NCPA - National Center for Policy Analysis


October 6, 2004

U.S. trade representative Robert Zoellick says President Bush has shown a strong commitment to freer international trade, a stance that will improve America's standard of living and enlarge its influence worldwide.

Since taking office, Bush has completed free trade agreements (FTA) with 12 countries and is negotiating with 10 others. Most recently, Bush is close to producing World Trade Organization (WTO) agreements in agriculture, goods and services.

Thus far, the results have reinforced the value of free trade, says Zoellick:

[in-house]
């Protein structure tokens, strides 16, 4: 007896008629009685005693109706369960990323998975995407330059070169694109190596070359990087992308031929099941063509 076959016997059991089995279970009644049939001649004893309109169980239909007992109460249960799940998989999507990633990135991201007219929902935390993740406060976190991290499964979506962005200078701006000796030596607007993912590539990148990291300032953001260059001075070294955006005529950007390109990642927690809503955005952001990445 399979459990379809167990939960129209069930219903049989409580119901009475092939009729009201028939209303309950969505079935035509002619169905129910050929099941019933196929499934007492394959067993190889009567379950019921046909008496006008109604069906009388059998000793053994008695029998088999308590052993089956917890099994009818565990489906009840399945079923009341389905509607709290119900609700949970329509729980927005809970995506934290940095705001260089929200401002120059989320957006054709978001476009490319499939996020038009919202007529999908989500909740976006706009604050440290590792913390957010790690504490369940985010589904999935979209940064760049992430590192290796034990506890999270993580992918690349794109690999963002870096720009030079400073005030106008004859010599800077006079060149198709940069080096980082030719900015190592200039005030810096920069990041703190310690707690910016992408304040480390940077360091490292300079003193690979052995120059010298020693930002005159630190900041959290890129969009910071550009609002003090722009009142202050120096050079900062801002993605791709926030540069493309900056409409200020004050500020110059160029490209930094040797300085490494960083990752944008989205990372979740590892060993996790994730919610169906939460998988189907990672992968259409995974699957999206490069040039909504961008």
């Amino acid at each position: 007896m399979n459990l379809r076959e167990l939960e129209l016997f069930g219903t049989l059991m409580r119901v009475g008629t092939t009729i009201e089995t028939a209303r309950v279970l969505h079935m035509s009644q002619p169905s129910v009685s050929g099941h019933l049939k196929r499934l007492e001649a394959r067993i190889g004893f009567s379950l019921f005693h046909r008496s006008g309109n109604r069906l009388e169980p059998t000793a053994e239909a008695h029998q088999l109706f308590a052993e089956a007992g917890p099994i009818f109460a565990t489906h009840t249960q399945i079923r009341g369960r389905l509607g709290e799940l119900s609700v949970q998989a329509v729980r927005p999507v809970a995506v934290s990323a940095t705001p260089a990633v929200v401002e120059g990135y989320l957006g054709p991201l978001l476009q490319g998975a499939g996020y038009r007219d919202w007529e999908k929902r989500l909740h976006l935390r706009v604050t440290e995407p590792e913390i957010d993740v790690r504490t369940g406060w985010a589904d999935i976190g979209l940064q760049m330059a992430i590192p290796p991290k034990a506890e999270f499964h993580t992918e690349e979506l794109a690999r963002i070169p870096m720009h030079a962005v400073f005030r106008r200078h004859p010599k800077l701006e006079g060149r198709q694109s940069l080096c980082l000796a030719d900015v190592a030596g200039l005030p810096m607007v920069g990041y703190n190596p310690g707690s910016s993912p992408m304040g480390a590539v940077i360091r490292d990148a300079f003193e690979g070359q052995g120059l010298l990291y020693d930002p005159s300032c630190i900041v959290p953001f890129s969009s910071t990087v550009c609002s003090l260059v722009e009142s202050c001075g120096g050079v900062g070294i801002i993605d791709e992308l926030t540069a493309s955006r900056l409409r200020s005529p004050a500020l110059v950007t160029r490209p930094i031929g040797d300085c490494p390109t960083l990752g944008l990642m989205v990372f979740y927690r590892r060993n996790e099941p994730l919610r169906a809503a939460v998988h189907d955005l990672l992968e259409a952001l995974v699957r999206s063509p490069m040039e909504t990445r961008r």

• It is estimated that America's new FTA with Australia will boost U.S. manufacturing exports by $2 billion every year.
  • Foreign companies have created 6.4 million jobs in the United States by locating plants in the United States due to the favorable investment climate and labor productivity.
  • U.S. companies with operations overseas now account for 58 percent of U.S. exports, while America's services industries earn a more than $50 billion surplus by operating around the world.

While President Bush has led the expansion of free trade, Zoellick says Sen. John Kerry (D-Mass.) has done just the opposite: calling for the United States to renege on its past trade commitments, litigate against the WTO, penalize U.S. firms that do business abroad and end free and enforceable trade with poor Central American countries.

Source: Robert B. Zoellick, "Remember Seattle: Mix Signals Are Bad for Trade," Wall Street Journal, October 5, 2004.

For WSJ text (subscription required),,SB109693402990336022-search,00.html


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